A year later, The Associated Press reported that the number of veterans waiting more than 30 or 60 days for non-emergency care has largely stayed flat, while the number of medical appointments that take longer than 90 days to complete had nearly doubled.

In March the Government Accountability Office reported that it studied 180 veterans newly enrolled in the VA health system. Sixty of that 180 had not yet seen a health provider and “nearly half were unable to access primary care because VA medical center staff did not schedule appointments for these veterans in accordance with VHA policy. The 120 newly enrolled veterans in GAO’s review who were seen by providers waited from 22 days to 71 days from their requests that VA contact them to schedule appointments to when they were seen, according to GAO’s analysis.”

The analysis found that the system lacks a comprehensive scheduling policy and data weaknesses. In addition there were ongoing scheduling errors.

Nothing seems to change. A VA report in September found nearly 900,000 listed as “pending” for health care, but Social Security records listed 300,000 of those as deceased.

“This will not and cannot be the end of our effort,” Obama said when he ceremoniously signed the bill providing the $16 billion in additional VA funding. “And even as we focus on the urgent reforms we need at the VA right now, particularly around wait lists and the health care system, we can’t lose sight of our long-term goals for our service members and our veterans.”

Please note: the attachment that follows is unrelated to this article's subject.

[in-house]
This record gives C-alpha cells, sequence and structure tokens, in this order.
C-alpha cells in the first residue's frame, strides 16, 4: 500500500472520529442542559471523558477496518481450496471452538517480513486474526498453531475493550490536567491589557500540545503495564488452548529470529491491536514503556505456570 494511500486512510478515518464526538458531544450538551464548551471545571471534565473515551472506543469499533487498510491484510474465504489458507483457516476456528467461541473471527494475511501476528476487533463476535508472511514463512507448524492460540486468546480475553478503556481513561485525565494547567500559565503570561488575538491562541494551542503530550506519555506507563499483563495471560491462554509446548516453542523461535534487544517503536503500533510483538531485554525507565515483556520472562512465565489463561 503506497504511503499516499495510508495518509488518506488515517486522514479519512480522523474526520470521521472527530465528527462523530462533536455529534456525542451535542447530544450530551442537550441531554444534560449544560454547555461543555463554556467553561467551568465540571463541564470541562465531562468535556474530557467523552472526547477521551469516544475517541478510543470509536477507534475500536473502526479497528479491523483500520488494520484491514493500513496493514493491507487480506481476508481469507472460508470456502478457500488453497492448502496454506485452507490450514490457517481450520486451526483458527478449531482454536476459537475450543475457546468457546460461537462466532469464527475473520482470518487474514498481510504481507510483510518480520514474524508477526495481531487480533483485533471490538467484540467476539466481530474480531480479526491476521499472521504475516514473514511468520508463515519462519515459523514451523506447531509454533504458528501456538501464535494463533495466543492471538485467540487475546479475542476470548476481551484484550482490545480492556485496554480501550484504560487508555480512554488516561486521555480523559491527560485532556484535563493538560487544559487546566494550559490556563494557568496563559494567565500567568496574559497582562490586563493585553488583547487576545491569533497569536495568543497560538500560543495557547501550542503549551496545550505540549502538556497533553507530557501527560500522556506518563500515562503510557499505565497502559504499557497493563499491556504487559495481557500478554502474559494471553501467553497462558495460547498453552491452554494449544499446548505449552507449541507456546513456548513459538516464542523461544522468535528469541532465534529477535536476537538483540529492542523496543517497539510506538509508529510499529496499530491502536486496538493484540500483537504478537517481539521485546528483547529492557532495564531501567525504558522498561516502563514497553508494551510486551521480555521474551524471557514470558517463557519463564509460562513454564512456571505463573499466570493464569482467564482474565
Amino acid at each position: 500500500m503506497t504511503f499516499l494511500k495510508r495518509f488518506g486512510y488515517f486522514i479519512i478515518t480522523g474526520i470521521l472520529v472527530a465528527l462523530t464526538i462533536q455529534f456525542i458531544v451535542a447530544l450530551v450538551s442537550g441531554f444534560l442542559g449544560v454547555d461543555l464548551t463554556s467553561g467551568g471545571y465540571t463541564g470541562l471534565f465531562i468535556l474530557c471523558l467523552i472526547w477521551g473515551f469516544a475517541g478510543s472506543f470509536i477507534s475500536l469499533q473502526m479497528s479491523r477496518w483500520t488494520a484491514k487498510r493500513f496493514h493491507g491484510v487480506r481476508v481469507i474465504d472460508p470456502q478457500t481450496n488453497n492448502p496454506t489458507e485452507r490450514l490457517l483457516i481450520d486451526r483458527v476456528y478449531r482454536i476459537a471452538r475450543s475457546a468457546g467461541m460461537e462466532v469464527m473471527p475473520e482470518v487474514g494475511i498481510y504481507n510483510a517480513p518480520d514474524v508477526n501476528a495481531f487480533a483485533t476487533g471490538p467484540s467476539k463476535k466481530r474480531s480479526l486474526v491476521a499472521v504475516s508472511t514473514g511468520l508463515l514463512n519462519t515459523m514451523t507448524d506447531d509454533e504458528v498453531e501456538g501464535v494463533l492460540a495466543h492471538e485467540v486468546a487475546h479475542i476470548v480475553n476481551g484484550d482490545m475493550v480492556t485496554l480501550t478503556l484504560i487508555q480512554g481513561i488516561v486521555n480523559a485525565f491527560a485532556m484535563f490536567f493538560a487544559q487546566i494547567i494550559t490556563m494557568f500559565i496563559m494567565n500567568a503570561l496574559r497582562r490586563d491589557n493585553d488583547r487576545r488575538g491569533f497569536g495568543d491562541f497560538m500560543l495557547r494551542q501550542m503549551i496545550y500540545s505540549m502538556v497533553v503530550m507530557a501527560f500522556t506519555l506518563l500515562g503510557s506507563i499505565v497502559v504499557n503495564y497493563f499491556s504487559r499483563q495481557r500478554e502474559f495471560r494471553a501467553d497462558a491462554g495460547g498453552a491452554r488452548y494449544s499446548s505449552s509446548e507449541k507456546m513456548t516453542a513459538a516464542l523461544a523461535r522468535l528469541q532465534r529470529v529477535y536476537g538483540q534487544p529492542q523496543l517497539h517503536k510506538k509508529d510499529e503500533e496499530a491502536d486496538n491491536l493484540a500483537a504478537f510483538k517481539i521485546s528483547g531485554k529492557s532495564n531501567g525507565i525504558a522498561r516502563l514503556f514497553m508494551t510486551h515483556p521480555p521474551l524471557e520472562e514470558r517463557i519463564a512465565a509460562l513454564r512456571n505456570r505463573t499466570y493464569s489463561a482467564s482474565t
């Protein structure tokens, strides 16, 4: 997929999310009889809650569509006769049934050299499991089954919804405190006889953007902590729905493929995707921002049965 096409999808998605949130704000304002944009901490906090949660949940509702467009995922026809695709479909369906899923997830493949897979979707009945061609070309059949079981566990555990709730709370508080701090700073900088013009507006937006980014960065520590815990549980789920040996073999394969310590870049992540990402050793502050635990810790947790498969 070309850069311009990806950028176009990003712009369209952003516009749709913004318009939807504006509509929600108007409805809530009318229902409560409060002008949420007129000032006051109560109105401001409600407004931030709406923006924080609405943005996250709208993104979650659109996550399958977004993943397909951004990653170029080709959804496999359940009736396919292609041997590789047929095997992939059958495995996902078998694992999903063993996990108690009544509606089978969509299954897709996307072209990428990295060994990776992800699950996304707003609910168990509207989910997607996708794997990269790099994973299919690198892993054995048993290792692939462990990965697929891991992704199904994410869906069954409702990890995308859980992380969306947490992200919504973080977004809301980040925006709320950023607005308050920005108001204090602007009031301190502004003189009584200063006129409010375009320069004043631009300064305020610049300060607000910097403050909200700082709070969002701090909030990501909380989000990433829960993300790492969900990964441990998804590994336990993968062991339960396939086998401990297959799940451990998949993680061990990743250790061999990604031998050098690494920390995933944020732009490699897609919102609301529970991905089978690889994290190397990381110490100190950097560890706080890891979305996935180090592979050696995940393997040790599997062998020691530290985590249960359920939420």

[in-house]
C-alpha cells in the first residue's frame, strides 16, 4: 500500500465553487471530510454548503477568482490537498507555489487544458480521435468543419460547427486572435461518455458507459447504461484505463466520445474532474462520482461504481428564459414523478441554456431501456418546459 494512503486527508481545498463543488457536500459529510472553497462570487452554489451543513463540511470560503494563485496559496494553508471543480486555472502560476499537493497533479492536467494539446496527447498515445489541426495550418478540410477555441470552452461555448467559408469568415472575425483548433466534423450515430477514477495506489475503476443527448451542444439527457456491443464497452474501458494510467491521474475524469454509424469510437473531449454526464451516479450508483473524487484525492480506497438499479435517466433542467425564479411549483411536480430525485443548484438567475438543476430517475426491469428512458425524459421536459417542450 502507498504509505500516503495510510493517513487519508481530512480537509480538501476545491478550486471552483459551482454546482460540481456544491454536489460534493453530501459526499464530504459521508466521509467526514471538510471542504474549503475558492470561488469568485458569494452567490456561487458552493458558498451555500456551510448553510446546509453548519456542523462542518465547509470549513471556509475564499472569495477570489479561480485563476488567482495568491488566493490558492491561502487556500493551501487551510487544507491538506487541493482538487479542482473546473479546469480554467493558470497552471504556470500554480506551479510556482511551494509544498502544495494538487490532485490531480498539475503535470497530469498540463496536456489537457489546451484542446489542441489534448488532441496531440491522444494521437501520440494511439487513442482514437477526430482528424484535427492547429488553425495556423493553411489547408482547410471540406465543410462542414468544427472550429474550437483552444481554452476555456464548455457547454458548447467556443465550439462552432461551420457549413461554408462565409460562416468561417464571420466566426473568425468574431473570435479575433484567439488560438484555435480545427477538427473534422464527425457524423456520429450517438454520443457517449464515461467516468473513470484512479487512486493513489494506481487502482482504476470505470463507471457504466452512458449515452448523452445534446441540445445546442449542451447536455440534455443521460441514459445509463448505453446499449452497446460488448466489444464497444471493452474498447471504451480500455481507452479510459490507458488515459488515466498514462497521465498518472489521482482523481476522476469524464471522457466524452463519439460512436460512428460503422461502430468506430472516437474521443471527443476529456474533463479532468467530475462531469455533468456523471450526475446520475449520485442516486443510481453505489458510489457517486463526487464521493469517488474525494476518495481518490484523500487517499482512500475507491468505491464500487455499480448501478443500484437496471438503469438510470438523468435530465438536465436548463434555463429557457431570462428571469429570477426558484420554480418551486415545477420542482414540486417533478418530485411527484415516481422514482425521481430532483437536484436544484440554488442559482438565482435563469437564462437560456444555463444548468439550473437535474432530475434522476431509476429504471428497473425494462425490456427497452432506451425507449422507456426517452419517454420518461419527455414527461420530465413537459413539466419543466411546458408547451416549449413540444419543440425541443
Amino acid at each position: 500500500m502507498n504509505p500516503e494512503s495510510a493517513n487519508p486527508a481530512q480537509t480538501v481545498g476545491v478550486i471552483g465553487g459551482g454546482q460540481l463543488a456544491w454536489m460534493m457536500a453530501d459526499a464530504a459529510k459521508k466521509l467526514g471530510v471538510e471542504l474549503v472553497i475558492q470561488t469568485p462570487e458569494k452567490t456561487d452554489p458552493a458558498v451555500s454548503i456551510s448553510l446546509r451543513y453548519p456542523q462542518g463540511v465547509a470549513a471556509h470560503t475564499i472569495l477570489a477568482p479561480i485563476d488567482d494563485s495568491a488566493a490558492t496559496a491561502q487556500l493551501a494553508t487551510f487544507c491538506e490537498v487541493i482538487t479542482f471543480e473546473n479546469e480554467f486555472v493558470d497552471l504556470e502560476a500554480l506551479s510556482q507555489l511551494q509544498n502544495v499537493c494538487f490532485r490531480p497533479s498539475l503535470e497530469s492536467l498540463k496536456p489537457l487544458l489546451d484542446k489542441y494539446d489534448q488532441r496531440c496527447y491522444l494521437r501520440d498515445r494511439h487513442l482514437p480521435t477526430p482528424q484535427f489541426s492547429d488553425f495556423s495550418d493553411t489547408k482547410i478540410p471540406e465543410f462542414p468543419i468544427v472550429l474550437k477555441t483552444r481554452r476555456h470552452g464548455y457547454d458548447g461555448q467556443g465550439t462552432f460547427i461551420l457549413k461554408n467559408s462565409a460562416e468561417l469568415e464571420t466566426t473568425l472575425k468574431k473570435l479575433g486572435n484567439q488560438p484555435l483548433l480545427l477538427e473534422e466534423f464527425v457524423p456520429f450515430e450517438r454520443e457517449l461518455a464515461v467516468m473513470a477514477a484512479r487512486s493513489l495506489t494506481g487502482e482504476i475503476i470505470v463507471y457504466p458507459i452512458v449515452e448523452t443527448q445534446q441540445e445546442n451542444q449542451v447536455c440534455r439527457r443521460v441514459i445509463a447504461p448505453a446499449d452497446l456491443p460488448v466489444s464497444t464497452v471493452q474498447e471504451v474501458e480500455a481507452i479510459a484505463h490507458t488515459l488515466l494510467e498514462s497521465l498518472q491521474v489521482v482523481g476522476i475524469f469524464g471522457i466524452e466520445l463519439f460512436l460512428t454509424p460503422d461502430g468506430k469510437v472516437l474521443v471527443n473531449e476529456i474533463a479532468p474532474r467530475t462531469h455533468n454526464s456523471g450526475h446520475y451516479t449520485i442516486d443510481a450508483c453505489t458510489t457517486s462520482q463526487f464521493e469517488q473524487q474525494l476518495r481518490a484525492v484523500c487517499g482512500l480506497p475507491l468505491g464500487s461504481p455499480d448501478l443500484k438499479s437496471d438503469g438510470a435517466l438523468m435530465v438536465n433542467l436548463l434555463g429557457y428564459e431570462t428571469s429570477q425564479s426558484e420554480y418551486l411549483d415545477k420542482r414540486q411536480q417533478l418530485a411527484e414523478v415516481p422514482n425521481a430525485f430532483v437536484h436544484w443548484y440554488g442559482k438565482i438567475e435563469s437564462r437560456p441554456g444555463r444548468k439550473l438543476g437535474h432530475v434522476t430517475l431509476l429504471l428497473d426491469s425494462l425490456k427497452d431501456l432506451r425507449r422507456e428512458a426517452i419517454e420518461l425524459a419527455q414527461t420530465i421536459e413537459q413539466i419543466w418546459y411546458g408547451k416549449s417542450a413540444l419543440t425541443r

As Investor’s Business Daily noted in an editorial: “In the meantime, however, the ongoing scandal at the VA should serve as a warning to anyone who thinks socialized medicine is a good idea.”

The bureaucracy is impenetrable.

 

 

 

 

Congress’ fix for the VA will only make things worse

What to do about a corrupt Veterans Affairs health care system?

Why, give them more money, of course, which is precisely what Congress did. The House passed H.R. 3230 on a voice vote and a Senate version passed 97-3.

The CBO estimates the bill will cost about $54 billion a year, but the estimate could be low because it is unknown how many veterans will take advantage of its low-cost coverage.

“The magnitude of those budgetary effects is highly uncertain,” the CBO admits. “A significant number of veterans could receive new and expanded health care benefits under the House bill. How many would ultimately receive those benefits and the resulting costs will depend on a number of factors that are very difficult to predict.”

Where will the money come from? Nobody knows.

If the VA is inundated with more veterans seeking inexpensive coverage, how long will wait times be and how quickly will the cover-up begin?

Throwing more money at a broken system is not the answer.

A Wall Street Journal editorial points out:

“What neither bill does is address the fundamental problem of excessive demand, which stems from the VA’s guarantee of virtually universal care at little to no out-of-pocket costs. This would involve increased cost-sharing, but that would mean reforming a government program through free-market incentives. Democrats oppose this, and Republicans are afraid to propose it.”

Congress often makes things worse when it tries to fix things.

Newspaper column: Close VA hospitals and give veterans vouchers for private care

So, Veterans Affairs Secretary Eric Shinseki resigned this past week as a result of the scandal over veterans dying while waiting to receive treatment at a Phoenix VA hospital.

Nevada Sen. Dean Heller’s strongly worded call for his ouster surely tipped the scales. “The Department of Veterans Affairs Inspector General’s report provides a very disturbing view of what has been confirmed as a systemic problem at the VA. …” Heller said. “It is time for a leadership change at the VA at the highest level,” as reported in this week’s newspaper column in The Ely Times and the Elko Daily Free Press and Mesquite Local News.

The inspector general report indeed called the VA’s problems “systemic.”

North Las Vegas VA Medical Center

The problem is not just systemic, it is endemic and pandemic.

You may keelhaul the captain of a sinking rust bucket, but you are still aboard a sinking rust bucket.